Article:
I’ve adapted my actions and adopted new habits in Thailand.

Removing my shoes. Eating with a spoon. Bowing to show respect.

It’ll be interesting to see how my habits change when I return to America in eight months.

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Three Quick Whys

Sometimes my morning activities encourage me to reflect on why I take specific actions.

1) Why I always turn on the bathroom light and look in the toilet bowl:

“Help me, please!”

This critter was struggling to climb out for at least 20 minutes this morning. When I last checked, he had disappeared from the bowl. I assume he swam down to safety. But I’ll be actually squatting on my squat-toilet instead of sitting for the next few days so I can keep a careful eye on the water in the bowl.

 

2) Why I sweep the floor every morning:

I can only imagine how much more debris I’d sweep up each day if I wore shoes inside my house.

My windows don’t have screens. The kitchen windows are a series of decorative bars to which allow fresh air to drift in and cooking heat to drift out. Whenever I’m home, the open windows catch breezes, cool my house, and allow feathers and dirt to drift in.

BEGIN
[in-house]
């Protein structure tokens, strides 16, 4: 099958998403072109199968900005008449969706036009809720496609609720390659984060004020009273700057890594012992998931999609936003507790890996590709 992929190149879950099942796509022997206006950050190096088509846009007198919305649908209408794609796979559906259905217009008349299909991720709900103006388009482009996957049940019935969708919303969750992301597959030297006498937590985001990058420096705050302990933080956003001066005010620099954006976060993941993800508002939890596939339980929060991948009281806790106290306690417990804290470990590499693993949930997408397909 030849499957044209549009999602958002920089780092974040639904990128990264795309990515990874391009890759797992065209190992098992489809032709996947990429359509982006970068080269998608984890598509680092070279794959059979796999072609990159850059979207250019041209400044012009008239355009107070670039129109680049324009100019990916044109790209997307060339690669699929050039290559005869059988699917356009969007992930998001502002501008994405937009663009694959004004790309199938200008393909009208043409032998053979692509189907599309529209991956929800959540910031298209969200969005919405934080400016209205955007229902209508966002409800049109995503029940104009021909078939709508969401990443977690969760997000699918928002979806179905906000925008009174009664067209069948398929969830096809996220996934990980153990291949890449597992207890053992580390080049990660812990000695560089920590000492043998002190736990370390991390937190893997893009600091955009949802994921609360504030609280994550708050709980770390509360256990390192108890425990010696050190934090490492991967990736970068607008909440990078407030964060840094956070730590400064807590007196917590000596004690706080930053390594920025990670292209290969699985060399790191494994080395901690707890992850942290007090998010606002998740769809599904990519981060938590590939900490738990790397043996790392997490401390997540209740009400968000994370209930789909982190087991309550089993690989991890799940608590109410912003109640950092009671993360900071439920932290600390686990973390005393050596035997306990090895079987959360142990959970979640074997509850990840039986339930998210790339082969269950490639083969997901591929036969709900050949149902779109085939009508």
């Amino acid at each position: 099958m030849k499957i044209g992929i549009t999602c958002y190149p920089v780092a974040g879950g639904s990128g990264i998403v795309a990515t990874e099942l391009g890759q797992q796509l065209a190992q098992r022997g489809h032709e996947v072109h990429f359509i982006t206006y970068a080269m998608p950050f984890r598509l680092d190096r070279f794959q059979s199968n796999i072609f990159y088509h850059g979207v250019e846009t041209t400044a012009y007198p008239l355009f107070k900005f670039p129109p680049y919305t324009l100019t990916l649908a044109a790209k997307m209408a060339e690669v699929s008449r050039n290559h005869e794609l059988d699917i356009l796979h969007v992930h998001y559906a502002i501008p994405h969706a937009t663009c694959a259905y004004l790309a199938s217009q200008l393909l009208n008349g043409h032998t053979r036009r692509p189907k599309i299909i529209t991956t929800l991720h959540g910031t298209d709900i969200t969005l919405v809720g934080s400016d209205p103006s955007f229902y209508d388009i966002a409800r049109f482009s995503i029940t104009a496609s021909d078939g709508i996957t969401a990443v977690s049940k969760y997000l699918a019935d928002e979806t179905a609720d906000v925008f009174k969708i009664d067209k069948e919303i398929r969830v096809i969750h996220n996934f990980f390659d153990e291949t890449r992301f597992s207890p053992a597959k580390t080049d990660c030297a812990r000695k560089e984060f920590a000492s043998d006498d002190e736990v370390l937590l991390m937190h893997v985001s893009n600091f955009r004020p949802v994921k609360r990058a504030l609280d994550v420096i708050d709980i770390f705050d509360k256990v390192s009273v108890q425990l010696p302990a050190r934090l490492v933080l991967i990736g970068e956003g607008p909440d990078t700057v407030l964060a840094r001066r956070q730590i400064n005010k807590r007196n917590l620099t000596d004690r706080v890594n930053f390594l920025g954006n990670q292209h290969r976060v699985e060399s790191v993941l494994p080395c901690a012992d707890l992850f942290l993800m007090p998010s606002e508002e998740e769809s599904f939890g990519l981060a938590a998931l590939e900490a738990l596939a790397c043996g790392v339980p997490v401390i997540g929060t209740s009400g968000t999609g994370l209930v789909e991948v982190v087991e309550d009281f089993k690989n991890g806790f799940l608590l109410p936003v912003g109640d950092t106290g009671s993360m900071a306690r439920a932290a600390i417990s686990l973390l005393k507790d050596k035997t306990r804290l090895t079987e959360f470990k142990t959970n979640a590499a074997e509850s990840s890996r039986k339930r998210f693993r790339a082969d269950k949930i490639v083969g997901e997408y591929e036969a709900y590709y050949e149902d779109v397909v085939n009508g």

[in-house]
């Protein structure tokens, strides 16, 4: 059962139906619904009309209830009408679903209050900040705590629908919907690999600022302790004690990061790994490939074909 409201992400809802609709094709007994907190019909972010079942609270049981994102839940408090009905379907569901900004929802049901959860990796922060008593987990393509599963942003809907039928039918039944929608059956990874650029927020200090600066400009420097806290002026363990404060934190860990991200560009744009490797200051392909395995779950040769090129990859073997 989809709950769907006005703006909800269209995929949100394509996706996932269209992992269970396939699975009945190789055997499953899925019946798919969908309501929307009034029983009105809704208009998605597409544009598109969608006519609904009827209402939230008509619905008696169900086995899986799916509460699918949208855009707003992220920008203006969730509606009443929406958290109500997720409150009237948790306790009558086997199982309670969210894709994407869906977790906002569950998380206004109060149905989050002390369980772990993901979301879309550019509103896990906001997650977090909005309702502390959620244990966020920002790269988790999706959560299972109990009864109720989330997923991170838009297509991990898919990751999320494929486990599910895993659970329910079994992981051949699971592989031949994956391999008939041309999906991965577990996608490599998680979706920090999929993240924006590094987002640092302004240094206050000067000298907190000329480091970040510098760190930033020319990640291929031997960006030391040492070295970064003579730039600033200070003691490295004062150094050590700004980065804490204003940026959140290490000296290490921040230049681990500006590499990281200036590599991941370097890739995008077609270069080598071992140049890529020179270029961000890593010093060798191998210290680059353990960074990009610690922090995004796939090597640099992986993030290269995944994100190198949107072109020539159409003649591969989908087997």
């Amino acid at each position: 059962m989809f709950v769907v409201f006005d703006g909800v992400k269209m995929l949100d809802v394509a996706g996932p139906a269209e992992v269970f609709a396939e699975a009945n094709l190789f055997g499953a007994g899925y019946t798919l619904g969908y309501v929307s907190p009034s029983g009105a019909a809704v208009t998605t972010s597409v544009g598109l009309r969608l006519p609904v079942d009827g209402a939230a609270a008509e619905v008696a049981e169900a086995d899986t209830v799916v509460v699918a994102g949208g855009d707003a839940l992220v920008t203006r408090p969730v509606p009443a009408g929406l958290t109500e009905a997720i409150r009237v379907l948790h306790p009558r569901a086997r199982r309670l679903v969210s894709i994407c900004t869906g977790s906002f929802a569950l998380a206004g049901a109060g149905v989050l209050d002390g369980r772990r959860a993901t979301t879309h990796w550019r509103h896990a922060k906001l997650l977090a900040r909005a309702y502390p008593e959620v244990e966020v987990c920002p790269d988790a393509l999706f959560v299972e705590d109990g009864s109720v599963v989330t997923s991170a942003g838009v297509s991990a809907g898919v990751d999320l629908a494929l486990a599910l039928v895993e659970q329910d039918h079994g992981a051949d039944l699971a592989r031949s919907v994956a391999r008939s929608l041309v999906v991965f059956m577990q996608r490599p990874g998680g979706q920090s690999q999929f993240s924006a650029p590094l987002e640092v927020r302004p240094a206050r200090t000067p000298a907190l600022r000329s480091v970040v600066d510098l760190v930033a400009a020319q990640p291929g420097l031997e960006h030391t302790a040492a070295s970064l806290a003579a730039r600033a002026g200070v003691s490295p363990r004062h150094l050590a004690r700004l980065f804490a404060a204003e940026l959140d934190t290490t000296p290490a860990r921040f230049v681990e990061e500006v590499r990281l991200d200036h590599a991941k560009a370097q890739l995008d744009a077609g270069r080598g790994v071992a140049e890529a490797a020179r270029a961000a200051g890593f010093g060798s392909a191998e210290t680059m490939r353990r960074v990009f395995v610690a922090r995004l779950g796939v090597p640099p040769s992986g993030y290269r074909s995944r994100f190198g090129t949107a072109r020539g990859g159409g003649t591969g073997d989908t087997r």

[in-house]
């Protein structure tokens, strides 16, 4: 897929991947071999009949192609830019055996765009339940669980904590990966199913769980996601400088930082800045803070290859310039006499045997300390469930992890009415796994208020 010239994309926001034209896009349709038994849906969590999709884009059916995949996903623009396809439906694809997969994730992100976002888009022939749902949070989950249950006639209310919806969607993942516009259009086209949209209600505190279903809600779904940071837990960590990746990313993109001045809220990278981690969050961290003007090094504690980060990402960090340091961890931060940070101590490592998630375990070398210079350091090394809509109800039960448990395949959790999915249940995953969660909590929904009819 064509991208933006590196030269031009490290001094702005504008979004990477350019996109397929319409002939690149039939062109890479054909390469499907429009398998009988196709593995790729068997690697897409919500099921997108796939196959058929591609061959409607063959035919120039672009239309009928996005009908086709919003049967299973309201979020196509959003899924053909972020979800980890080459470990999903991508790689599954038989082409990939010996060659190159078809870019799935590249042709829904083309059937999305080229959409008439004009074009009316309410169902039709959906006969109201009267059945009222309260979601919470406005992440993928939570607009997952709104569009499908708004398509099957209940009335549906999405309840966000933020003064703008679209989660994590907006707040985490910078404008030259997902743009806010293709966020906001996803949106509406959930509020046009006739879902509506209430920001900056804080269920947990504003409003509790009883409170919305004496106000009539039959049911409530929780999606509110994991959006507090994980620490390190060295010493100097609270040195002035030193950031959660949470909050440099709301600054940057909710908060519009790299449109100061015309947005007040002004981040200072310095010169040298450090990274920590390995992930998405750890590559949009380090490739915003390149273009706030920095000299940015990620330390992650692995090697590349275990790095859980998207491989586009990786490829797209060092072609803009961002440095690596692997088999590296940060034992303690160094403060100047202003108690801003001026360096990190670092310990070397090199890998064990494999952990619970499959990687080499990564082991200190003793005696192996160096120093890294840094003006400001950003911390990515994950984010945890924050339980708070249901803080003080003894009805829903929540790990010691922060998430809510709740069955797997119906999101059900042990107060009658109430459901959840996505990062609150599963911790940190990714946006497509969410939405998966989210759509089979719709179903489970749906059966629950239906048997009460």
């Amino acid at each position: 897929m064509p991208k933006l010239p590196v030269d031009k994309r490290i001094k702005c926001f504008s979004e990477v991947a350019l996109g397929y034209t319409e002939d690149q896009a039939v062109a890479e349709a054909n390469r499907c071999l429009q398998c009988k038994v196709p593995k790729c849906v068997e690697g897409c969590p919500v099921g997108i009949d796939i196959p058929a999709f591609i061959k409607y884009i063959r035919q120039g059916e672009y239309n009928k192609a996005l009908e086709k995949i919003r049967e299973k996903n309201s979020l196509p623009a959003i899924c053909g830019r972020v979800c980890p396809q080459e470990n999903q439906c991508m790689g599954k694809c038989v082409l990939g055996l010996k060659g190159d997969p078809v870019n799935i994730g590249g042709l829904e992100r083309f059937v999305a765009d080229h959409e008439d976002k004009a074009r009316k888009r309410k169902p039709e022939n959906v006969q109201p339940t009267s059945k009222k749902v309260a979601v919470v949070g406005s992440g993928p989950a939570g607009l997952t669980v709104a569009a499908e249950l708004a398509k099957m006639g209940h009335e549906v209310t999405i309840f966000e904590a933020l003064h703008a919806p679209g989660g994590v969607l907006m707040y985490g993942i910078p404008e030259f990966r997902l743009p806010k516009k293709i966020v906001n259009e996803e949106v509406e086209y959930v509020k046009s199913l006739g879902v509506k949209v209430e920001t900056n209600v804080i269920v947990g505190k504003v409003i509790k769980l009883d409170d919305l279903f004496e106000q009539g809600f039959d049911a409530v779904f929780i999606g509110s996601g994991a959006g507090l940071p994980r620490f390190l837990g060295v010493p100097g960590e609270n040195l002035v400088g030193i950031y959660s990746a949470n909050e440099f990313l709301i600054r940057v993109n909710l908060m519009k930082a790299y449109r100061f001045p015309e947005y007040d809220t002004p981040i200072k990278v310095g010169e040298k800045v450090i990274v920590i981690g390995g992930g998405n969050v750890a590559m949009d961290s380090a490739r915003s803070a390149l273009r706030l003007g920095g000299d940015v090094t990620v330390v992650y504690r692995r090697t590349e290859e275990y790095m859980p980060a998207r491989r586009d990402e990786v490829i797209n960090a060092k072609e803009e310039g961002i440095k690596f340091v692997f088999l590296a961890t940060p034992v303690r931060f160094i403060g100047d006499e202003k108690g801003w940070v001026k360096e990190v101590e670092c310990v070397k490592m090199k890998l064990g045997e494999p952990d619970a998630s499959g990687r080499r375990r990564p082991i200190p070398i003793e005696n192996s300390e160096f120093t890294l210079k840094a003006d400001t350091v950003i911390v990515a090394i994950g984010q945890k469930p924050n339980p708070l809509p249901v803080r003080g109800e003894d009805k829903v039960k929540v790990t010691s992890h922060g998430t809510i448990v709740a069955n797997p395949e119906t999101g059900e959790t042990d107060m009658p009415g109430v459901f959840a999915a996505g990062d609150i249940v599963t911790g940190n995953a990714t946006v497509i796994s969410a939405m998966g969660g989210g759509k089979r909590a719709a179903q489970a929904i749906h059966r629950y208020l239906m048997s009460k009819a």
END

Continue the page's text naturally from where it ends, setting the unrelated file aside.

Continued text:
Perhaps what I have always considered gecko droppings are actually mouse turds.

 

3) Why I love the rainy season:

Part of today’s breakfast.

Although the rainy season is hot and humid and I sweat like a pig from places I didn’t know had sweat glands, the hot rainy season produces amazingly delicious fruits and veggies. Steamed golden pumpkin in the middle with (clockwise from the nine o’clock position) ripe yellow mango, hairy red rambutons, and purple on the outside (white on the inside) mangosteens. The pumpkin joined black beans and rice for today’s breakfast which also included a mangosteen and a rambuton. I’ll add the mango to tonight’s salad.

I continue to love my adventure in Thailand – and considering my whys – even though I don’t often take time to update this blog.

And I hope you’re enjoying your life’s adventures.

 

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Popcorn Magic

Maruuk’s brown eyes looked up at me. Concerned. Confused.

He looked down at the small cup of yellow popcorn kernels.